Who’s to Blame?
“What I have found time and time again, through my own experience and through that of clients, is when you outwardly place blame on another person, it is actually a shortcoming of your own which you aren’t owning. ”
The blame game is a dangerous game to play, especially when you are outwardly placing the blame. Meaning, you are pointing the finger at someone else. When you do this, you are casting a judgement based upon an expectation you have of someone else. That’s already a slippery slope, which I’ve shared about before in a previous article. (link to expectations article – https://www.realmomdaily.com/expectation-vs-intention/)
What I have found time and time again, through my own experience and through that of clients, is when you outwardly place blame on another person, it is actually a shortcoming of your own which you aren’t owning. Say what? Yes, I just turned that finger you are pointing at someone else to point it back at yourself.
There are going to be countless reasons and excuses for why you think you are certainly not to blame and it is all on the other person. Your child forgot his lunch, so now you will be late for work, or your spouse doesn’t openly share his feelings, so now your relationship is struggling. One example is obviously more extreme than the other, but they both showcase the same issue when placing blame on another person. You are taking yourself out of the equation.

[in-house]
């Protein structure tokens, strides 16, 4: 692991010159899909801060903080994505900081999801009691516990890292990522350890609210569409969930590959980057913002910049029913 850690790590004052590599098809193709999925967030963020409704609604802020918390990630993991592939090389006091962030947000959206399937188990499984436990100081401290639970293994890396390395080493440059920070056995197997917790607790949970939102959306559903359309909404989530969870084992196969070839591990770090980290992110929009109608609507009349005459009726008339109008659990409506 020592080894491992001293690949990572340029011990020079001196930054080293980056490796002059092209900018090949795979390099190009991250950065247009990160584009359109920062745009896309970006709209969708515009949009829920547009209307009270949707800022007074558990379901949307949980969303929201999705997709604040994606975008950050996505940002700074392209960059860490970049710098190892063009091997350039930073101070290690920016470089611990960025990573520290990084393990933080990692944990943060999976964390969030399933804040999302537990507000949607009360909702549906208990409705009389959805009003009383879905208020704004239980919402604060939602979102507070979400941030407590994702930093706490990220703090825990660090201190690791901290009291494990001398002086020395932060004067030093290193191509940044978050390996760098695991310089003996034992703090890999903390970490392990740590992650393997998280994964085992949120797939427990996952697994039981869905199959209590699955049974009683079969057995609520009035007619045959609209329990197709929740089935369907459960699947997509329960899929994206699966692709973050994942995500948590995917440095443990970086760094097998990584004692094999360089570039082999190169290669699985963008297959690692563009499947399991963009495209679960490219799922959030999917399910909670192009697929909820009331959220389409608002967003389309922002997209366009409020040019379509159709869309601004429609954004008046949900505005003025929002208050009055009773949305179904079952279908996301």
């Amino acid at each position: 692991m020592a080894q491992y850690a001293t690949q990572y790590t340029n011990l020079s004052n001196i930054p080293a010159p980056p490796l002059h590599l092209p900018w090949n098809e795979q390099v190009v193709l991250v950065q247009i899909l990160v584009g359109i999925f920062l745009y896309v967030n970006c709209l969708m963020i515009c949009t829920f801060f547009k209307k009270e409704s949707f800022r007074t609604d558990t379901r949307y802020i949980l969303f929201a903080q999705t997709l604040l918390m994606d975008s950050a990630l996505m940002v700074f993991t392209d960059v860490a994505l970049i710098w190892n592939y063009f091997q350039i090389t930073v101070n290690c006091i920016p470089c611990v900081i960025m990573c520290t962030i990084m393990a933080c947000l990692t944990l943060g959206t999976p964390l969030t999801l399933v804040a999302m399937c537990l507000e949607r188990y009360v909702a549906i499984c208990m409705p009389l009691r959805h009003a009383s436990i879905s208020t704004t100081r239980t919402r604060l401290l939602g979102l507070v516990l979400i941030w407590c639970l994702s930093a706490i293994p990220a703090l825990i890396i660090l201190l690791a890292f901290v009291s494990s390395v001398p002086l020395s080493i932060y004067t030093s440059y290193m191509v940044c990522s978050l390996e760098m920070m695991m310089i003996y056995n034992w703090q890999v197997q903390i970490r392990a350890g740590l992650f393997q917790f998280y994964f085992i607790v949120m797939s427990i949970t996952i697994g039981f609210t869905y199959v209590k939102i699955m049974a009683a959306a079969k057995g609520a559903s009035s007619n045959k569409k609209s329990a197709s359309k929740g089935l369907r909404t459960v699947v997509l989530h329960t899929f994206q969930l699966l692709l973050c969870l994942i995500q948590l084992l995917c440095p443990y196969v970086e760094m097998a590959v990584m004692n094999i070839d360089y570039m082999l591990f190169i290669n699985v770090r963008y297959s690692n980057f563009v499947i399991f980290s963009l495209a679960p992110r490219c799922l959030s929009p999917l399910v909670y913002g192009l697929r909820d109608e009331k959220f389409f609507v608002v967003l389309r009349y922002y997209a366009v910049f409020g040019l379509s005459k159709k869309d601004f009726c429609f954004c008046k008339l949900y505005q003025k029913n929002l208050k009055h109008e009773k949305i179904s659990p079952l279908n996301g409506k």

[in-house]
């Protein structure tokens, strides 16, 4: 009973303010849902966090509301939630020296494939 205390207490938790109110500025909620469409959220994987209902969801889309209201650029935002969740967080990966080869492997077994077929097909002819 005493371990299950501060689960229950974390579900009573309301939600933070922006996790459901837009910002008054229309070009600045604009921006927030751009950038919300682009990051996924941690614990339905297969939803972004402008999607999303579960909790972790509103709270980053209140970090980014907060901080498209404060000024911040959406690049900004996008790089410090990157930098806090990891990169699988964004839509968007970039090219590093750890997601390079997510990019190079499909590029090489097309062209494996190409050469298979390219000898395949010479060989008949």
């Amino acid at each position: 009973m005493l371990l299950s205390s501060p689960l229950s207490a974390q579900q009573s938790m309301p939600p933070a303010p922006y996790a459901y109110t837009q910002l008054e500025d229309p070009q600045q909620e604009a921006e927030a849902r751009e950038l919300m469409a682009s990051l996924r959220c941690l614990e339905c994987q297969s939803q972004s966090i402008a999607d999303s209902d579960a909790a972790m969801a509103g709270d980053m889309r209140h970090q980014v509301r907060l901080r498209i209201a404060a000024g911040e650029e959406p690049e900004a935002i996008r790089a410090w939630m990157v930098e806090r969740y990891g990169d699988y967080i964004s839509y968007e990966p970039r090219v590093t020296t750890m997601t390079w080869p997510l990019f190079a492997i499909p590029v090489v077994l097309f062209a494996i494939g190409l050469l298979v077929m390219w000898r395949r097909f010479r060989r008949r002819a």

It’s important to realize when the blame gets placed on another, you are missing your responsibility in the situation. Even in the instances when you feel that there is no possible way you are to blame for whatever the situation is, chances are very good, you do have a role. I would even argue if you think there is no way you are to blame, then actually, you are the only one to blame. You often fail to see this when you are so close to the issue, and it becomes a shield of sorts, or a safety mechanism to protect your ego.
This is not meant to omit the admission of fault by another, because I get it, it is not fair to think you are the only one to blame when something goes wrong or doesn’t happened as planned. It is more about taking ownership of your role in these situations, and being aware of how you react or how your failure to act creates your current reality. Outward blame is disempowering, whereas when you accept the finger being pointed back at yourself, you are stepping into your full power by acknowledging your role. It is from this place, when your awareness creates an empowered reality. I’m sure you’ll accept the “blame” for that!